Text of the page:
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I am using Ruby on Rails 3.2.2 and I would like to check the presence of a database table column and the datatype (eg: String, Integer, ...) of that column for a given model class. That is, I am implementing a Ruby module inside the lib directory with a method to which it is passed a model class (eg: Article) and I would like to verify just some conditions on certain related database table columns, nothing more.

In my module method I tried to use the column_exists? method as the following

module MyModule
  def check_column(model_class)
    table = model_class.to_s.tableize

    unless ActiveRecord::Base.connection.column_exists?(table.to_sym, :title)
      raise ...
    end
  end
end

but without success: the (strange) outputted error related to the column_exists? method is something like this

Mysql2::Error: Table '<MY_APP_NAME>_development.<A_TABLE_NAME>/<ANOTHER_TABLE_NAME>/<ANOTHER_TABLE_NAME>' doesn't exist: SHOW FULL FIELDS FROM `<A_TABLE_NAME>/<ANOTHER_TABLE_NAME>/<ANOTHER_TABLE_NAME>`

What I should make to properly check presence and datatype of database table columns at run time?

share|improve this question
    
Do you expect your database to be changing underneath your application? The database should be static and its tables, fields and field-types be pre-determined, either through a migration or because it's legacy. Why won't you know ahead of time what type a field is? Any ORM has to know the table names, field names and types in order to work correctly. Both ActiveRecord and Sequel check the schema after they connect, so it's a case of asking them. Sequel makes it easy to find that stuff out so I'm sure ActiveRecord does too. But the question remains, why do you need to check? –  the Tin Man Sep 25 '12 at 14:05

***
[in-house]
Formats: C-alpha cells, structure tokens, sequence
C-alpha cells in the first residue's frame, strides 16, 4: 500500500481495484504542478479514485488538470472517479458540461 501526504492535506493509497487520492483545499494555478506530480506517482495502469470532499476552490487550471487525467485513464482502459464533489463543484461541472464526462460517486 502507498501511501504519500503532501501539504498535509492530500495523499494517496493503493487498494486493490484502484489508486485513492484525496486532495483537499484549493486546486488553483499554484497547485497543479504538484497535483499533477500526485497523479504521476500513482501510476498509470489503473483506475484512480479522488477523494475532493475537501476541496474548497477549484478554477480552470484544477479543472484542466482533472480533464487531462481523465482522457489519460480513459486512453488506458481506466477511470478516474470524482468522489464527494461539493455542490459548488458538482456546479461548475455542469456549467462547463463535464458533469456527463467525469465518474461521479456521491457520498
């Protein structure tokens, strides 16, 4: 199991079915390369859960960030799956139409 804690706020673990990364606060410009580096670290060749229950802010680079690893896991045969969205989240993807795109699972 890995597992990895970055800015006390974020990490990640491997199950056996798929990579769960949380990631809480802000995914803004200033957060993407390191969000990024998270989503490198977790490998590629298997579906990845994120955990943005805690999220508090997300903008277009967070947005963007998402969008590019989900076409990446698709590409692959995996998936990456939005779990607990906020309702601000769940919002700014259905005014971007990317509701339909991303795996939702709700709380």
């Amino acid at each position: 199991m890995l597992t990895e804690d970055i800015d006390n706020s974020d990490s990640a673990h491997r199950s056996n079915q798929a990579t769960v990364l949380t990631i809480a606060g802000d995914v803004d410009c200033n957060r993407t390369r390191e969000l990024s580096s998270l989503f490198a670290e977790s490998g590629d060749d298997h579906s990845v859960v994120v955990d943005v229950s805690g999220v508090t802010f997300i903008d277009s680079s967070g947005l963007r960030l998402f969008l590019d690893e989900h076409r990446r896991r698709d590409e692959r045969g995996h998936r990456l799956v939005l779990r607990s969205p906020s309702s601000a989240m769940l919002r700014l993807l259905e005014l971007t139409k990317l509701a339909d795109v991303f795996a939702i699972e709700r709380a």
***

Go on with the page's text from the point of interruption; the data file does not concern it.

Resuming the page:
@the Tin Man - (1) You: "Do you expect your database to be changing underneath your application?". I: No, I don't. (2) You: "[...] why do you need to check?". I: I wrote that in the question: "I would like to verify just some conditions on certain related database table columns, nothing more". –  user12882 Sep 25 '12 at 14:12
1  
Before your application starts you should know everything about the database, so, without even querying it you know the datatypes, field widths, field names, etc. You shouldn't need to check anything. If you do, there is something wrong with the data validation or the system design. –  the Tin Man Sep 25 '12 at 14:31
    
@the Tin Man - You are right, but for my needs database table columns are checked when the application starts in developer mode. –  user12882 Sep 25 '12 at 14:38

1 Answer 1

up vote 0 down vote accepted

You can use ActiveRecord::Base.connection to send queries directly to the DBM.

From that you could ask the DBM to describe a particular table, then parse the fields to find out anything about the datatypes.

share|improve this answer
    
Can you make an example on how to properly use the ActiveRecord::Base.connection in my case? –  user12882 Sep 25 '12 at 14:39

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